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Hate
Crimes
What amazes me is that the strongest proponents
for hate crime legislation are the same people and
organizations who will be your most vociferous
critics.  These are the people who always want
everything both ways.  While blaming and criticizing
police officers for just about anything you can
imagine, they want to use you as a tool for their
social and political agendas.

When you become a police officer, you'll find out
very quickly how selectively hate crime laws are
prosecuted.  Fortunately, you won't see that much
use of hate crime statutes, because it's simply
impossible to quantify hate.

One need only look to history to see the social
devastation from the ultimate hate crime...mass
murder on scales of thousands and millions.  Don't
ever forget that those hate crimes were committed
by governments...the lawmakers.
Hate Crimes
Hate crimes are usually defined by race, religion,
sexual orientation, disability, ethnicity, nationality,
age, gender, gender identity, or political affiliation.
Categories of Hate Crime Laws
1. Laws defining specific bias motivated acts as
distinct crimes.

2. Criminal penalty enhancement laws.

3. Laws creating a distinct civil cause of action for
hate crimes.

4. Laws requiring administrative agencies to collect
hate crime statistics.
"In the United States federal prosecution is possible
for hate crimes committed on the basis of a
person's race, color, religion, or nation origin when
engaging in a federally protected activity. 45 states
and the District of Columbia have statutes
criminalizing various types of hate crimes. 31 states
and the District of Columbia have statutes creating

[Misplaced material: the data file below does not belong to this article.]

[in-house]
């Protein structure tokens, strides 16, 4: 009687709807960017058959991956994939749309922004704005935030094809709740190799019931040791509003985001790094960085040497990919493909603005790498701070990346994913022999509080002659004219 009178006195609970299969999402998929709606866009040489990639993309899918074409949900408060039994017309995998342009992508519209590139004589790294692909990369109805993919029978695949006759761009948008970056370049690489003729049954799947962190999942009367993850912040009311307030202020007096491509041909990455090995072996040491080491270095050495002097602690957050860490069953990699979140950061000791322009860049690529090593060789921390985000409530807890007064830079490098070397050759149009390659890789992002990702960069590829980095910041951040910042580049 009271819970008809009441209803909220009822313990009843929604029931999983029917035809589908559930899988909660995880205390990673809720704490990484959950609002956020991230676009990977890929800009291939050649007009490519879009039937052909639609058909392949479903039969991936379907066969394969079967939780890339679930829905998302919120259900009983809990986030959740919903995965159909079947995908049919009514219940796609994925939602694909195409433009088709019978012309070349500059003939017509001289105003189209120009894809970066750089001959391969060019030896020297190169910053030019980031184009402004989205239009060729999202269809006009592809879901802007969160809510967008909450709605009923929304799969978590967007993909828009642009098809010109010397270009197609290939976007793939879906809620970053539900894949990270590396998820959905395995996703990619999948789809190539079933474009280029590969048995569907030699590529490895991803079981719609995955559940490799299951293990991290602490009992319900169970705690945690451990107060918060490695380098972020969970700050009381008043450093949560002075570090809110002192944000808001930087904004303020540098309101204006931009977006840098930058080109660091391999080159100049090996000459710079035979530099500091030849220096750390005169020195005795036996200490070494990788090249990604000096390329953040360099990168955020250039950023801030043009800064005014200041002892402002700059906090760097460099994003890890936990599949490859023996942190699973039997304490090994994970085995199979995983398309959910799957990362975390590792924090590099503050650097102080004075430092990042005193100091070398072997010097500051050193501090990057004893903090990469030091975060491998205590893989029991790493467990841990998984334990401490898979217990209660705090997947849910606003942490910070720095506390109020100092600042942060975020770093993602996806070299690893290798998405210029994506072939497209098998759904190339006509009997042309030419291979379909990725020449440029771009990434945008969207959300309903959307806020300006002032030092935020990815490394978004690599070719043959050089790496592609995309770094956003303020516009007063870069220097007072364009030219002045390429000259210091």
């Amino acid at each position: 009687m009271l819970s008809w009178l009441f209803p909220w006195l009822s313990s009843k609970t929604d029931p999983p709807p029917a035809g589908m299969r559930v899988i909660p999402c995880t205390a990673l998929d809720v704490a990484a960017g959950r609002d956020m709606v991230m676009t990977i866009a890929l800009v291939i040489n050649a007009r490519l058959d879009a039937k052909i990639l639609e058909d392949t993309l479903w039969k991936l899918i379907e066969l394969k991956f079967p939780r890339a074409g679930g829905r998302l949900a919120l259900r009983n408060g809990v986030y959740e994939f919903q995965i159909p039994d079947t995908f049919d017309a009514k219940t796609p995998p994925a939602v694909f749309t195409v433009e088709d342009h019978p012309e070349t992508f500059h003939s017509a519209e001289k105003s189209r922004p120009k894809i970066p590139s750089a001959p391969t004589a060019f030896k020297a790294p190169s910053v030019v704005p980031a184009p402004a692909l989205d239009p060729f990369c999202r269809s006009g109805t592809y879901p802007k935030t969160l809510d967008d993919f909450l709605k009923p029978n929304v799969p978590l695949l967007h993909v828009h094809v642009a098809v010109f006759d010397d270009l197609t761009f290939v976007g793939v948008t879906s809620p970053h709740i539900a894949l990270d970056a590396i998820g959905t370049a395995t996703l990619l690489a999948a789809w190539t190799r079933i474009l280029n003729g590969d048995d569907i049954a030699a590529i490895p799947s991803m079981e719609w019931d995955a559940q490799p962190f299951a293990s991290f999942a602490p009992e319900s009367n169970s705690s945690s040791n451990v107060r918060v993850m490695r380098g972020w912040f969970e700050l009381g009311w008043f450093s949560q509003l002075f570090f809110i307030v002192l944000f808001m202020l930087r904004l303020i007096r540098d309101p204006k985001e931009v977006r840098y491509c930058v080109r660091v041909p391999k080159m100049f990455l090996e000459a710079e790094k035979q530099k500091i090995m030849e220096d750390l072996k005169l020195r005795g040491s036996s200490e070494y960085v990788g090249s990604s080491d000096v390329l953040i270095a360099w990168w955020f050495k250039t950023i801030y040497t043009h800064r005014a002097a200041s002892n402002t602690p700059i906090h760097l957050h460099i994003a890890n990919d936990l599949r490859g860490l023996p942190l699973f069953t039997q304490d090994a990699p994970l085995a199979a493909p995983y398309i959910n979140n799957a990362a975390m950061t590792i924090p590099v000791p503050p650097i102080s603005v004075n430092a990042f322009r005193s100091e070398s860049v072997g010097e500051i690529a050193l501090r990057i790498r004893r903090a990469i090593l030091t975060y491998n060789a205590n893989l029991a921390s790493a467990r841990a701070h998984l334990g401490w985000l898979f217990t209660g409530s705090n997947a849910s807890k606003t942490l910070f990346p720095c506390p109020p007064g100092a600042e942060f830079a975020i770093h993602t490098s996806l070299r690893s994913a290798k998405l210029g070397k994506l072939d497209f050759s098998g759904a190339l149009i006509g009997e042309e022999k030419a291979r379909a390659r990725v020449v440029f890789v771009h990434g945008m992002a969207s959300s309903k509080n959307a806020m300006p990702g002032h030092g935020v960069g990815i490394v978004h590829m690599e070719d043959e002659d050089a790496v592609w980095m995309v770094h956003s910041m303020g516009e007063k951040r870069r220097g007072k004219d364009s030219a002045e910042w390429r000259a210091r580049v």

a civil cause of action, in addition to the criminal
penalty, for similar acts. 27 states and the District
of Columbia have statutes requiring the state to
collect hate crime statistics."
So much for the purity of law.  As a police officer
you're going to see a lot of different motives for
persons committing crimes.  Not surprisingly, hate
will be among those motives in greater or lesser
degrees.

I don't know about you, but when I look at the
definitions of hate crimes, and the categories of
hate crime laws, it scares the hell out of me.  Talk
about double edged swords.  When one considers
the fact that any crime committed is a hateful act in
varying degrees and that motive has always been
an aggravating or mitigating consideration, where is
the need for additional legislation based on
something as subjective as hate.
"Fortunately, you won't see that much use of
hate crime statutes, because it's simply
impossible to quantify hate." ~ Barry M. Baker
In case you're not already aware, a person's motive
for committing a crime is not an element you need
to identify or prove in order to prosecute and
convict a person for the crime committed.  When
you think about this, you can see a purity of
American law which is often overlooked or ignored.  
How much simpler and unbiased can it be than to
determine two things through factual, provable
evidence:  Was a crime committed, and did the
defendant charged commit the crime?

Okay...it's fine that the law is pure, but let's move
back into the world of reality.  A defendant's motive
for committing a crime has and always will be an
important element for you to identify.  Prosecutors,
judges and juries will always want to know why the
crime was committed.  

Motive is a double edged sword:  Motive can be a
mitigating circumstance or an aggravating one.  
Let's say a man, with no prior criminal record, robs
a bank.  He'll probably want the jury to know that
the IRS has garnished 80% of his wages; his house
is about to go into foreclosure, and his two
ex-wives are suing him for additional child support.  
On the other hand, if he robbed the bank solely to
fund a weekend of escapism and debauchery in
Atlantic City, the prosecution will do its best to play
on that motive.
Copyright © 2018  Barry M. Baker  
CareerPoliceOfficer.com
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